In 2018 and 2019 the UN Security Council had passed resolutions that made implementation of the FATF recommendations binding and in case of deficiencies, sanctions could be imposed that may carry economic cost. Five laws are being amended, which are at various stages of approval at present. The Anti-Money Laundering Act 2010 and Foreign Exchange Regulations Act 1947 are before the Senate Committee for approval after being endorsed by the National Assembly Standing Committee. The Mutual Legal Assistance Act has been introduced before the National Assembly while the amendments are being proposed to comply with the United Nations Security Council Act 1948 and Anti-Terrorism Act 1997.Nine amendments are proposed to the AML Act to make it consistent with the FATF standards and enhance punishments to make them effective.
Pakistan is also undergoing a separate scrutiny process by the Asia Pacific Group that has found Islamabad’s compliance to only 10 recommendations out of 40. Similarly, out of 11 effectiveness indicators, Pakistan is found at moderate effective level only against one indicator. Pakistan has also made a national strategy to avoid blacklisting by the AGP and it will submit the first implementation report in February. According to the International Monetary Fund (IMF) Pakistan remains at risk of being placed on FATF “blacklist” that could have implications for capital inflows to the country.” A potential blacklisting by FATF could result in a freeze of capital flows and lower investment to Pakistan,” stated the recent staff-level report that was finalised during the visit of the IMF team to Pakistan. The IMF programme continues to face significant risks, both from domestic and external factors, the report added. Potential external risks include blacklisting by FATF that could result in a freeze of capital flows to Pakistan.“[The] failure to meet programme objectives could jeopardise the availability of external financing,” cautioned the IMF.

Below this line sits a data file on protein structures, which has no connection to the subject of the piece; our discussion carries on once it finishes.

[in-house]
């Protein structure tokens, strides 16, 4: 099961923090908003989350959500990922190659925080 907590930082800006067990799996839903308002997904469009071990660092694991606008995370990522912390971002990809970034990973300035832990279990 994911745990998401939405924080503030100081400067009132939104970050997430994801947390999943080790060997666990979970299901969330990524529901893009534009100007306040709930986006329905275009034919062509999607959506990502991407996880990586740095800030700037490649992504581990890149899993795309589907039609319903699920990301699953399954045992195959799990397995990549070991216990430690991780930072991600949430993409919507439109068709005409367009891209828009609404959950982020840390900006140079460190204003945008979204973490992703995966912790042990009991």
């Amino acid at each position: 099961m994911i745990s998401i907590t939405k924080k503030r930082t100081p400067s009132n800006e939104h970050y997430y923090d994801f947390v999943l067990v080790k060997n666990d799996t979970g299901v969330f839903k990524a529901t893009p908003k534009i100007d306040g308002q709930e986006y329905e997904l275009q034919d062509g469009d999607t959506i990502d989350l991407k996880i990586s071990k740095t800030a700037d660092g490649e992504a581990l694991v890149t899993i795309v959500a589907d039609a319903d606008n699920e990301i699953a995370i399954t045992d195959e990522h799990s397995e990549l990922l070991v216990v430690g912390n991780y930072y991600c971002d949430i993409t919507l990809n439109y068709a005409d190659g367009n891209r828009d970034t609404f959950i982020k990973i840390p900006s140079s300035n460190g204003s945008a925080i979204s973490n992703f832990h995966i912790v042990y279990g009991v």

Pakistan has to show a substantial level of effectiveness to the IMF by end-March 2020 that should be consistent with FATF Immediate Outcome 9 on terrorism financing investigations and Immediate Outcome 10 on targeted financial sanctions. Risks related to grey listing of Pakistan include enhanced due diligence of financial transactions; difficulty in opening of accounts in foreign jurisdictions; hitches in banking relationships; and higher compliance cost for financial institutions. The resistance to reform from vested interest groups could undermine the programme’s fiscal consolidation strategy and put debt sustainability at risk. It’s time for the national leadership to shield the FATF issue from petty politics.
—The writer is a freelance columnist based in Islamabad.